F H Groome ORDNANCE GAZETTEER OF SCOTLAND VOL V (1882), p218; Photograph (Stranraer Library Gwa4/387, circa 1914); I Donnachie INDUSTRIAL ARCHAEOLOGY OF GALLOWAY (1971) pp26, 126, 149, 169, 180-185, 231, 239; J R Hume THE INDUSTRIAL ARCHAEOLOGY OF SCOTLAND VOL I THE LOWLANDS AND BORDERS (1976) p270; J Gifford DUMFRIES AND GALLOWAY (1996), pp491-2; J D Mackenzie and R R Cunningham OLD PORTPATRICK (1997), pp3, 6.

About Listed Buildings

Historic Environment Scotland is responsible for designating sites and places at the national level. These designations are Scheduled monuments, Listed buildings, Inventory of gardens and designed landscapes and Inventory of historic battlefields.

We make recommendations to the Scottish Government about historic marine protected areas, and the Scottish Ministers decide whether to designate.

Listing is the process that identifies, designates and provides statutory protection for buildings of special architectural or historic interest as set out in the Planning (Listed Buildings and Conservation Areas) (Scotland) Act 1997.

We list buildings which are found to be of special architectural or historic interest using the selection guidance published in Designation Policy and Selection Guidance (2019)

Listed building records provide an indication of the special architectural or historic interest of the listed building which has been identified by its statutory address. The description and additional information provided are supplementary and have no legal weight.

These records are not definitive historical accounts or a complete description of the building(s). If part of a building is not described it does not mean it is not listed. The format of the listed building record has changed over time. Earlier records may be brief and some information will not have been recorded.

The legal part of the listing is the address/name of site which is known as the statutory address. Other than the name or address of a listed building, further details are provided for information purposes only. Historic Environment Scotland does not accept any liability for any loss or damage suffered as a consequence of inaccuracies in the information provided. Addresses and building names may have changed since the date of listing. Even if a number or name is missing from a listing address it will still be listed. Listing covers both the exterior and the interior and any object or structure fixed to the building. Listing also applies to buildings or structures not physically attached but which are part of the curtilage (or land) of the listed building as long as they were erected before 1 July 1948.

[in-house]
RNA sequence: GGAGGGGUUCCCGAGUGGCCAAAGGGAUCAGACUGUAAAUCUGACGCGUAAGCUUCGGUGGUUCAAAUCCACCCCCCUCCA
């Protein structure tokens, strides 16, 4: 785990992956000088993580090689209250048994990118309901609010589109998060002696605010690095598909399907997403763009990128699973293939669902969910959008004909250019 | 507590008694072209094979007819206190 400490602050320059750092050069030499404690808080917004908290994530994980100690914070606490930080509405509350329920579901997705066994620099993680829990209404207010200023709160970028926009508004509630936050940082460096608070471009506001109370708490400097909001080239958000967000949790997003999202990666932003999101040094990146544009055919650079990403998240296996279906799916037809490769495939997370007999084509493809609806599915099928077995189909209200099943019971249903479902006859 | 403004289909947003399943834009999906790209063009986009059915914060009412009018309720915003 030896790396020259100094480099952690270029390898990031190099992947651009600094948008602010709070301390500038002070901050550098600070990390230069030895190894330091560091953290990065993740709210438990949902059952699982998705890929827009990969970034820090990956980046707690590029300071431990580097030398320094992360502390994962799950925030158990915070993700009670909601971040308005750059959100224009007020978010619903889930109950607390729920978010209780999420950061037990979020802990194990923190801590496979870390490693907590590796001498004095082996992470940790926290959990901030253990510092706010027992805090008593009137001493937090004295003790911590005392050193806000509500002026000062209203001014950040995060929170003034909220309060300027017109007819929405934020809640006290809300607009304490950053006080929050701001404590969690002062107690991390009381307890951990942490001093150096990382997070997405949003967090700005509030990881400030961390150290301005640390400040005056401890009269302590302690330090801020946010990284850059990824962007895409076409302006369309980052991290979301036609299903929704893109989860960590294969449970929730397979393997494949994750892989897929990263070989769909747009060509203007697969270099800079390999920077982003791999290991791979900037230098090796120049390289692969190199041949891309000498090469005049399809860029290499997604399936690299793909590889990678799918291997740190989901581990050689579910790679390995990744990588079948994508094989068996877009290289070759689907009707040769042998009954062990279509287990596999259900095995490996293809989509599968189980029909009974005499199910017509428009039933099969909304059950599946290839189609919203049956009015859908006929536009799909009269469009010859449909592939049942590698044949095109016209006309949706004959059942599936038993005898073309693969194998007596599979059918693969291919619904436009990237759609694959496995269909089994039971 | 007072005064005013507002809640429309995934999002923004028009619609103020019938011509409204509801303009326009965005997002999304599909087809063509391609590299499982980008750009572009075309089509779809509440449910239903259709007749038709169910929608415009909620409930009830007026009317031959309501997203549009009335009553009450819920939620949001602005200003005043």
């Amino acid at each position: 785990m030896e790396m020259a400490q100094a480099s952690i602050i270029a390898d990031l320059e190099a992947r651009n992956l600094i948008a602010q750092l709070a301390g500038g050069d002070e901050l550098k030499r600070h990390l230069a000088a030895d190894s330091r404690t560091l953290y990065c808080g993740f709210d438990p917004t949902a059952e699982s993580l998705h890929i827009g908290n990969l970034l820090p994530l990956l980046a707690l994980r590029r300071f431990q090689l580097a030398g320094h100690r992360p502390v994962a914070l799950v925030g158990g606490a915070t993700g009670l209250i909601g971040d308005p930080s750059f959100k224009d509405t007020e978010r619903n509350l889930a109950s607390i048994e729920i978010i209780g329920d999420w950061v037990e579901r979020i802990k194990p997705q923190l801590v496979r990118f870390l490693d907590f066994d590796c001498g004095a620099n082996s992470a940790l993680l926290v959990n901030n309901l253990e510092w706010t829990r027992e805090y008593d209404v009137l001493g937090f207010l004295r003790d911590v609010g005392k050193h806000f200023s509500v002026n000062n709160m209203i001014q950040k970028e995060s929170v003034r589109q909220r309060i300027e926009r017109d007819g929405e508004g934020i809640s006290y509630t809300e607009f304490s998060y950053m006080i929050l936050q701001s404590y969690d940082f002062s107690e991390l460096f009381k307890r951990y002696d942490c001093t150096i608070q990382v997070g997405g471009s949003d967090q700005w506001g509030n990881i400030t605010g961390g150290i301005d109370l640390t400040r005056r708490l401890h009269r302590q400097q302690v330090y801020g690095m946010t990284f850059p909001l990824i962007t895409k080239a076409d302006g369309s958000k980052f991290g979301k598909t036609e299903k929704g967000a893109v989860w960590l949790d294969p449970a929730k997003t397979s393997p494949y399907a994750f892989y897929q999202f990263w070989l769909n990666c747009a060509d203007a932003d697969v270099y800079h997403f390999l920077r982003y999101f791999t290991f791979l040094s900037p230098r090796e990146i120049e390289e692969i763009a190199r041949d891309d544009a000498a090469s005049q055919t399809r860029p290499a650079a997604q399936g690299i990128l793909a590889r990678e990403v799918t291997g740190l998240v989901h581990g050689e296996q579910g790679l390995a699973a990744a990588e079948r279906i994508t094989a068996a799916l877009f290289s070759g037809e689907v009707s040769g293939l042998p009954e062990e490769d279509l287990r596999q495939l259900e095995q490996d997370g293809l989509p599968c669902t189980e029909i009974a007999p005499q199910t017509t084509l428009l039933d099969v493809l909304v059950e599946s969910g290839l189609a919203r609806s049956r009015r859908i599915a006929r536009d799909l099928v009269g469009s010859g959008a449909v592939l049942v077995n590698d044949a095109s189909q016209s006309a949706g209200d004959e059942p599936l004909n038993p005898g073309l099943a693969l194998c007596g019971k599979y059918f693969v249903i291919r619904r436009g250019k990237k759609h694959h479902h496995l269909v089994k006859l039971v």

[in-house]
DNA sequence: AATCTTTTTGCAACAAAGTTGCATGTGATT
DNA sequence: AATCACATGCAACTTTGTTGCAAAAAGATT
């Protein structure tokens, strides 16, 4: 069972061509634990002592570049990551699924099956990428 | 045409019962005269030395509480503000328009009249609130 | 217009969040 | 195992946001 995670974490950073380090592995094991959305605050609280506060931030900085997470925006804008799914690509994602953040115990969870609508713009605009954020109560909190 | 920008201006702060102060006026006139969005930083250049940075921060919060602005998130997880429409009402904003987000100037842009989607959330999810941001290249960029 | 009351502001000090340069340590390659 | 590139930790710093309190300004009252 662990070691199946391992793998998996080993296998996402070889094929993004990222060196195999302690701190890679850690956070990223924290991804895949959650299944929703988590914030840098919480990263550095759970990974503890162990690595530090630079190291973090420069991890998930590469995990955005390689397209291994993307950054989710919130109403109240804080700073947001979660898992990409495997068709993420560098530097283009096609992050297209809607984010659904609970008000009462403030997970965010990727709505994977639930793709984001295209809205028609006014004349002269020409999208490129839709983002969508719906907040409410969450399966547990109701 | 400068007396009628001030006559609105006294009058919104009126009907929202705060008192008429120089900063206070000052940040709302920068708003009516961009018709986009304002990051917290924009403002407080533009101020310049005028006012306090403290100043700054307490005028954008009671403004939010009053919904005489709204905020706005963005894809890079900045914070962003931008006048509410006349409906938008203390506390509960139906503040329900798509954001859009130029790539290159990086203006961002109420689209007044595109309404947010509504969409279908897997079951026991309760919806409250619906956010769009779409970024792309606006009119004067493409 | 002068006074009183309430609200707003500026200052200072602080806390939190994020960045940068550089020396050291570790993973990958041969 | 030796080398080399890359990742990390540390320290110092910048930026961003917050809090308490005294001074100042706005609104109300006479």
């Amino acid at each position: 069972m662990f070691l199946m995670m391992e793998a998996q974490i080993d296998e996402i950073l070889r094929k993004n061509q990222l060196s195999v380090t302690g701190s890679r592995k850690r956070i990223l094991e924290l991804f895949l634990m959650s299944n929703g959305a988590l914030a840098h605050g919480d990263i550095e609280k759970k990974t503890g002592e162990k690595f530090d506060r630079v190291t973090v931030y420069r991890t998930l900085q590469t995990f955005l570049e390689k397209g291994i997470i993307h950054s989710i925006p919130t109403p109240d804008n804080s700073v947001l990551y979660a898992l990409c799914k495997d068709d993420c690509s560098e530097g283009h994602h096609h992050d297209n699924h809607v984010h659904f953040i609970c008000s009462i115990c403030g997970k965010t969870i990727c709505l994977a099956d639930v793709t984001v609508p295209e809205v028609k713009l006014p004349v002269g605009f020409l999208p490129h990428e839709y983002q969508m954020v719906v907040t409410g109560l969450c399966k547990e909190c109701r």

While Historic Environment Scotland is responsible for designating listed buildings, the planning authority is responsible for determining what is covered by the listing, including what is listed through curtilage. However, for listed buildings designated or for listings amended from 1 October 2015, legal exclusions to the listing may apply.

If part of a building is not listed, it will say that it is excluded in the statutory address and in the statement of special interest in the listed building record. The statement will use the word 'excluding' and quote the relevant section of the 1997 Act. Some earlier listed building records may use the word 'excluding', but if the Act is not quoted, the record has not been revised to reflect subsequent legislation.

Listed building consent is required for changes to a listed building which affect its character as a building of special architectural or historic interest. The relevant planning authority is the point of contact for applications for listed building consent.

Find out more about listing and our other designations at www.historicenvironment.scot/advice-and-support. You can contact us on 0131 668 8914 or at designations@hes.scot.